Christmas! My favourite time of the year. I’ve always loved the lights, the celebrations, the family time. It’s just perfect. So, I had high expectations for Christmas with our newly adopted children. After all, Christmas is for the kids isn’t it? So adding two small people into the mix could surely only bring more joy and happiness! Even though I had been in conversations with a very wise person from Adoption UK, who tried to talk to me about how to manage Christmas as a newly adoptive parent – I didn’t really listen. She had suggested that:
- Christmas can be a very difficult time for adopted children. They might not have had a Christmas previously, or it may have been a very hard time of year for them (for all sorts of reasons), so they may not have the same excited feeling as we did.
- The idea of a strange man entering the house while we are sleeping might terrify the children – their idea of Santa may not be the same as ours.
- Our expectations of Christmas may cause unwanted behaviours to appear as the children try to fit in with what may be a very stressful occasion for them.
I did listen to all of this – I promise I did! She suggested that we keep Christmas low key, stay at home, don’t get out and about too much, and don’t have too high expectations. So this is what we did:
- Bought FAR too many presents – the children had more than any one child could need and were clearly overwhelmed. The worst part was that they didn’t even really want most of what we had bought – we were clearly (looking back now) trying to overcompensate for what we felt they might have missed out on.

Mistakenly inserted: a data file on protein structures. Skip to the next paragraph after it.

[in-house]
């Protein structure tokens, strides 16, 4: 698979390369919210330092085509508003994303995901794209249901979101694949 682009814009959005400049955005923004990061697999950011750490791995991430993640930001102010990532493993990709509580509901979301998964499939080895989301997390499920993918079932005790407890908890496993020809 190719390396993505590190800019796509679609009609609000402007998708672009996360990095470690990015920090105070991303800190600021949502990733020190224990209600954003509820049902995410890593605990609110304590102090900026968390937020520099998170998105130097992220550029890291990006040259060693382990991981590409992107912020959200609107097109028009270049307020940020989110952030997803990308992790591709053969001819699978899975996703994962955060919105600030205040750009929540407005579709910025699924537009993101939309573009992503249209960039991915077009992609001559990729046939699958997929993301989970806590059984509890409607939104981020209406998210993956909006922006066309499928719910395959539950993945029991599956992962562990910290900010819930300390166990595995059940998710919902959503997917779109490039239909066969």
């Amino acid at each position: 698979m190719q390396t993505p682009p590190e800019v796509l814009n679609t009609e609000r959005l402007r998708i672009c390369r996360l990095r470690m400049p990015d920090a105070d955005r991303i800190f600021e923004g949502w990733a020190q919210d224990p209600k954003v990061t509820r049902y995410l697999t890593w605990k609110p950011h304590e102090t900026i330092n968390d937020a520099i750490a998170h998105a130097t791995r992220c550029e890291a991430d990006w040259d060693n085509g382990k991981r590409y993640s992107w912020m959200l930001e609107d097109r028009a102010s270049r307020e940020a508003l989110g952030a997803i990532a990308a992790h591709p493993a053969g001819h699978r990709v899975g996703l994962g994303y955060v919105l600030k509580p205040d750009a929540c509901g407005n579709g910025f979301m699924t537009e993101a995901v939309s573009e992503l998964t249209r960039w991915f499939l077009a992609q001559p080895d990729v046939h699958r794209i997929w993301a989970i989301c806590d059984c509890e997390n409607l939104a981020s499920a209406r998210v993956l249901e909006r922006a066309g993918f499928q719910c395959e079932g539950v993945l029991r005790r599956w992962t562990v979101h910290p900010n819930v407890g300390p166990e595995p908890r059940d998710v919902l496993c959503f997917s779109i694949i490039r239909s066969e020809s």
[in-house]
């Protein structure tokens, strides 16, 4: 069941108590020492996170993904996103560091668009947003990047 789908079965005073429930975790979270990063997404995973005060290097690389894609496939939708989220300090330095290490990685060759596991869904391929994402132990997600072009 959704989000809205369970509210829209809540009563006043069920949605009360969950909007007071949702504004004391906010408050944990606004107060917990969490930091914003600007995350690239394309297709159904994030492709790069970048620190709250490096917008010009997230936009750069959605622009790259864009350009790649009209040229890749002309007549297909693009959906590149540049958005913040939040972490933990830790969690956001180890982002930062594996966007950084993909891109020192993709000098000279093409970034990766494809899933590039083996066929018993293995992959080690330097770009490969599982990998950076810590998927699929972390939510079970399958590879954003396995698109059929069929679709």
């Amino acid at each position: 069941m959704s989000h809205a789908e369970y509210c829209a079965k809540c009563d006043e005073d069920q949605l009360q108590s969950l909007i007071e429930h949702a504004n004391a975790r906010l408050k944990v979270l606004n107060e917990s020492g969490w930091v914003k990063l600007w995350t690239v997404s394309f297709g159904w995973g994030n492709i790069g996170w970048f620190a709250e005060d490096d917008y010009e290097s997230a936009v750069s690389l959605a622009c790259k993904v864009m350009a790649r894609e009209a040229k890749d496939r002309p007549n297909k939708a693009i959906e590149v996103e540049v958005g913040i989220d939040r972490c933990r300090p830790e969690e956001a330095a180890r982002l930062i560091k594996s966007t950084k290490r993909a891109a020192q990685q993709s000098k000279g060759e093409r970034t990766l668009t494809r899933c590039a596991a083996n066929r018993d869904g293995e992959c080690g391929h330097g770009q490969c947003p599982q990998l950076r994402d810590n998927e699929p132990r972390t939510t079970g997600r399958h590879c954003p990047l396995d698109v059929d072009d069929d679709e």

- We didn’t spend the day at home – instead we opened presents in the morning then were up and out by 11am to spend the day with family, and stay the night. In fact we didn’t arrive back home until late on Boxing Day.
- We definitely spent ages building the day up into a huge deal! We talked about it constantly, did all Christmassy things (visiting Santa, watching Christmas films, Christmas Eve box, making gingerbread men, advent calendars and more!)
So, I had listened to the professionals and decided, subconsciously, to do my own thing. The fall out? Well the children coped incredibly well – they really enjoyed themselves the whole way through. Great? Nope – it was me that had the problem. Such a long time had been spent such building up to the perfect Christmas in my mind that, on the Big Day, I spent the whole morning sobbing in my room, trying to protect the kids from how I was feeling. I just wasn’t feeling it. I didn’t feel like a Mum. I didn’t feel the excitement I thought I should. I didn’t feel the way other people said I should. I just felt sad and depressed.
It was awful – and it was all my own creation.
So, onto this year. Well, the kids have been home for 16 months now. We know each other really well and we are a proper little family now. The children are really excited about Christmas! They have already got their Santa letters sorted (at their own request) and asked when we are going to visit Santa. We have plans to buy a tree and decorate it as a family and we’ve talked about where we are going on Christmas Day.
But there are some changes we have made this year.
- We have significantly scaled back on presents. This year the children will get a want, a need, a wear, a read and then a Santa present, as well as their stockings. This has taken the pressure off everyone. It means we can enjoy opening and playing with the presents, rather than rushing to open them all before we leave the house.
- We are spending more time this year enjoying the season rather than the day itself. So we have got lots of low key family time planned in. Just time to be together and enjoy the lights and the warm feeling Christmas gives us.
But the biggest thing of all? I’m letting go of what I think Christmas ‘should’ look like this year. My aim is to just enjoy being with each other and being thankful for each other. And I think that is what will make our Christmas just right this year!
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